Florida is covered in wetlands: Are they a marsh, bog, swamp or mudflat? Find out here.

The sun rises over the marsh at Castaway Island Preserve in Jacksonville. Wetlands are one of the most productive ecosystems in the world and the topic of this month's River Life.
The sun rises over the marsh at Castaway Island Preserve in Jacksonville. Wetlands are one of the most productive ecosystems in the world and the topic of this month's River Life.

Wetlands are essential for the health of the St. Johns River. They are the kidneys of our rivers and streams. They function like a sponge: absorbing water in a time of excessive rain and releasing water during times of drought. Wetlands are critically important to flood protection.

So, what is a wetland? Wetland has been used as a term only since the beginning of the 20th century and originally only used by scientists. Others preferred to use more specific terms such as marsh, bog, swamp or my favorite when growing up: mudflats. Yes, it should surprise no one who knows me to discover that I grew up playing on the mudflats. It was only in college that I discovered they were salt marshes.

The more scientific definition of wetlands is an ecosystem that depends on constant or recurrent inundation with water and is saturated at or near the surface of the soil. In other words, it’s flooded some, if not all, of the time.

We associate most wetlands with rivers, streams or other large aquatic ecosystems. They are part of the floodplain, or drainage basins for those systems. They start in the higher elevations and eventually flow down to the ocean. But there can also be isolated wetlands. These are depressions, or low-lying areas that can retain water, most frequently from rain. Sometimes springs or groundwater seeps allow wetlands to occur.

Wetlands are among the most productive ecosystems in the world, comparable to rainforests and coral reefs. They provide habitat for countless aquatic and terrestrial plants and animals, with an immense variety of species of bacteria, protozoa, insects, amphibians, reptiles, birds, fish and mammals. All can be part of a wetland ecosystem, both connected and isolated.

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Wetlands, in fact, can almost be thought of as biological supermarkets. They produce great quantities of food, both directly and indirectly. Estuaries, along with their associated salt marsh wetlands, are the nursery grounds for 90% of commercially important seafood.

However, wetlands were once considered useless wastelands. They were thought to be disease-ridden places. Filled with mosquitoes that spread malaria and yellow fever. They were to be avoided, unless you were a kid who didn’t know any better.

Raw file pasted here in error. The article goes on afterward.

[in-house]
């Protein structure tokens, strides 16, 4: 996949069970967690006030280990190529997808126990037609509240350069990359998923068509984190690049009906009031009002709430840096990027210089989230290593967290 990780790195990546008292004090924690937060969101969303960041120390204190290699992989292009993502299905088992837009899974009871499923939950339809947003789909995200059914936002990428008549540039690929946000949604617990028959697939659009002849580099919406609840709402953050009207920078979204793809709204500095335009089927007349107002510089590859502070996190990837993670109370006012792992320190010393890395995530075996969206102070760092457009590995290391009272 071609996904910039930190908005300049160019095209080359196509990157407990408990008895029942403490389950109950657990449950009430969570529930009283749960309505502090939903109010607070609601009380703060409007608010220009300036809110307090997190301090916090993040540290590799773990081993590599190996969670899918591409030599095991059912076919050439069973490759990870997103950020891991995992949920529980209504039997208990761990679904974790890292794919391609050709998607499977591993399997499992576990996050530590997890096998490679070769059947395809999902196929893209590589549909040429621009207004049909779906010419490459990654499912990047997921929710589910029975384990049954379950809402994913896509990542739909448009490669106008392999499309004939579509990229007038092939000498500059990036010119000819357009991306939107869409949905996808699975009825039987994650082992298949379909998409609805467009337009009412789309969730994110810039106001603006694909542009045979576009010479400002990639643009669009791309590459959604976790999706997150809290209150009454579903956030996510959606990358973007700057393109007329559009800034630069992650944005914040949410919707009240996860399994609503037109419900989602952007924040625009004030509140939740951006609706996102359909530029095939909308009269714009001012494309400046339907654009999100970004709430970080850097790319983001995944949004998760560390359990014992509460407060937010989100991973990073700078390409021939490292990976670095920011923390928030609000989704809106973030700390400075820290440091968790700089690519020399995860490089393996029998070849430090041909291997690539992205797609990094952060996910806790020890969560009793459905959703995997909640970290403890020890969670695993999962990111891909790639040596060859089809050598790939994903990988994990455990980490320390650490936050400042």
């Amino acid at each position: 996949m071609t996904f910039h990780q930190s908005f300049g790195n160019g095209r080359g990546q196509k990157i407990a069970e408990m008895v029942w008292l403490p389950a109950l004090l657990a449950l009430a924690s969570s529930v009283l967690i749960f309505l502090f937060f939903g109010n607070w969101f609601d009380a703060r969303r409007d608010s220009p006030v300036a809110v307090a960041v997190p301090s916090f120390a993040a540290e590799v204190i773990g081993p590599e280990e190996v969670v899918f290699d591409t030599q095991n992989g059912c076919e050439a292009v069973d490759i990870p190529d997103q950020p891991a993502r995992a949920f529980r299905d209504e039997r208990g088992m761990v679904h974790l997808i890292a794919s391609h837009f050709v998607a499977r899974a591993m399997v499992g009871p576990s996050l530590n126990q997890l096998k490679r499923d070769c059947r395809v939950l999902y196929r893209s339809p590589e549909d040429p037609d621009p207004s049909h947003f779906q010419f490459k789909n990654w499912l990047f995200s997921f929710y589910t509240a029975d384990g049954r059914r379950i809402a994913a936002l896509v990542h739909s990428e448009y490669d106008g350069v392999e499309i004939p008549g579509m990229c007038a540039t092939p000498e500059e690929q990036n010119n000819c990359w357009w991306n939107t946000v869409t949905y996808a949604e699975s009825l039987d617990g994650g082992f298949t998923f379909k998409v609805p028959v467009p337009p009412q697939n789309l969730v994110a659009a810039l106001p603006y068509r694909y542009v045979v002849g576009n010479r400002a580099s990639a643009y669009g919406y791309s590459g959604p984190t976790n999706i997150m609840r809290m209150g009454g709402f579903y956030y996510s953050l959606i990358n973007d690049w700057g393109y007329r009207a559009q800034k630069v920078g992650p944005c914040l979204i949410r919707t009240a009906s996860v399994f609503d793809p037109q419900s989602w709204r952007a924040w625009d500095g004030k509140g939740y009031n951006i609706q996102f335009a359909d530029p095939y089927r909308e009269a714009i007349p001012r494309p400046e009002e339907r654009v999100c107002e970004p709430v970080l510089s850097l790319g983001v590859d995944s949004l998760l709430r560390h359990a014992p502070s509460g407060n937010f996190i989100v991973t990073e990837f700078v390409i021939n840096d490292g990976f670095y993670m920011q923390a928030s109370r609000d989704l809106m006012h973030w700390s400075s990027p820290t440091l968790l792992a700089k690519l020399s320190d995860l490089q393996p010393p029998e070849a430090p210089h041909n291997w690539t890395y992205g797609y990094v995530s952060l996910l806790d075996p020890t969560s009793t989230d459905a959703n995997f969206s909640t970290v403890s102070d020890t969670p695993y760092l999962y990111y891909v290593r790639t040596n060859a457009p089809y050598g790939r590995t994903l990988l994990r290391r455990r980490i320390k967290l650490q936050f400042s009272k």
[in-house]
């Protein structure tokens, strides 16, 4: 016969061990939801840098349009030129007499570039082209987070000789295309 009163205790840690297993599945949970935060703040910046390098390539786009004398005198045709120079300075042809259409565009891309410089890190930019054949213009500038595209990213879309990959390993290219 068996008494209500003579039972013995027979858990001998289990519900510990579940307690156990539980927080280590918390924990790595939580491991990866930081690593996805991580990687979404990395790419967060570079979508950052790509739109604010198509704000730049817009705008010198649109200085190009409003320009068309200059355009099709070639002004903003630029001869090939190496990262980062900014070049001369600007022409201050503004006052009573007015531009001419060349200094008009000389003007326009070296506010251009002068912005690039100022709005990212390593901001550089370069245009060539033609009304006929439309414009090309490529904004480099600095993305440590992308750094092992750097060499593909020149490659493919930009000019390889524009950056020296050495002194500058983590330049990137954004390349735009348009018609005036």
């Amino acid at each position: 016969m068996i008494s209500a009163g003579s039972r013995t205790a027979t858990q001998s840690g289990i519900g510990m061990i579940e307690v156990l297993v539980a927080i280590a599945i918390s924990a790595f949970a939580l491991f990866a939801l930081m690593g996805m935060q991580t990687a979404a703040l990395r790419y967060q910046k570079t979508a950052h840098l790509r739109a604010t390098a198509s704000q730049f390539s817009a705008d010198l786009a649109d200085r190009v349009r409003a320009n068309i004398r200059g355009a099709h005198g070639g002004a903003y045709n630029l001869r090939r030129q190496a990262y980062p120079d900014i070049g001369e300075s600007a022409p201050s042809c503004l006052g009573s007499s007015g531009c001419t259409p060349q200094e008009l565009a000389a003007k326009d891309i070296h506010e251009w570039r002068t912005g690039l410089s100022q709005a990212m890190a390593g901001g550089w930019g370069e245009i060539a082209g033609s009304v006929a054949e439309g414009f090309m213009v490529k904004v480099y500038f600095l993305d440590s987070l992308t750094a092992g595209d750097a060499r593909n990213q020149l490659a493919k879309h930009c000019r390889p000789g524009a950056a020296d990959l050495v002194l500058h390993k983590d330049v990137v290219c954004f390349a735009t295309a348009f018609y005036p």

Ditching, draining, filling and paving them over became the norm. The vast majority of coastal salt marshes and freshwater swamps, yes, mudflats, were destroyed. We simply did not know what we were doing.

Thankfully, that changed when Congress passed the Clean Water Act in 1972. There had been a series of alarming ecological disasters that led to its passage. The law established what was termed “jurisdiction waters of the U.S.” over navigable waters, and in turn, wetlands connected to those waters. Then in 2001, the U.S. Supreme Court expanded that jurisdiction to include isolated wetlands. The argument at the time was that even the isolated wetlands were connected in a variety of indirect ways.

And so it was, until recently when the Supreme Court overturned that earlier ruling and determined that so-called isolated wetlands were not covered by the Clean Water Act of 1972. Regretfully that change will have a huge impact on the isolated wetland ecosystems in the United States. It is not hard to imagine a return to ditching, draining, filling and paving them over again.

Here’s hoping that Congress will correct the damage done by this recent ruling. I know, hope springs eternal, but I can dream, can’t I? We now know better.

Quinton White, River Life
Quinton White, River Life

Glad you asked River Life

Are shrimp and prawns the same thing?

They are similar in appearance but are two different species. Prawns tend to be larger than shrimp and can live in freshwater. Both are decapods (have 10 legs), but prawns have pincers on three pairs of legs, while shrimp just have one that is clawed. They also have different gill structures and slightly different body shapes. Some epicureans think prawns taste sweeter, but my nod goes to our fresh Mayport shrimp tasting the best.

River Life runs the first Tuesday of each month in The Times-Union. Email Quinton White, executive director of Jacksonville University’s Marine Science Research Institute, with questions about our waterways at qwhite@ju.edu. For more on the MSRI, visit ju.edu/msri.

This article originally appeared on Florida Times-Union: Wetlands are critical to Jacksonville and Florida's rivers and streams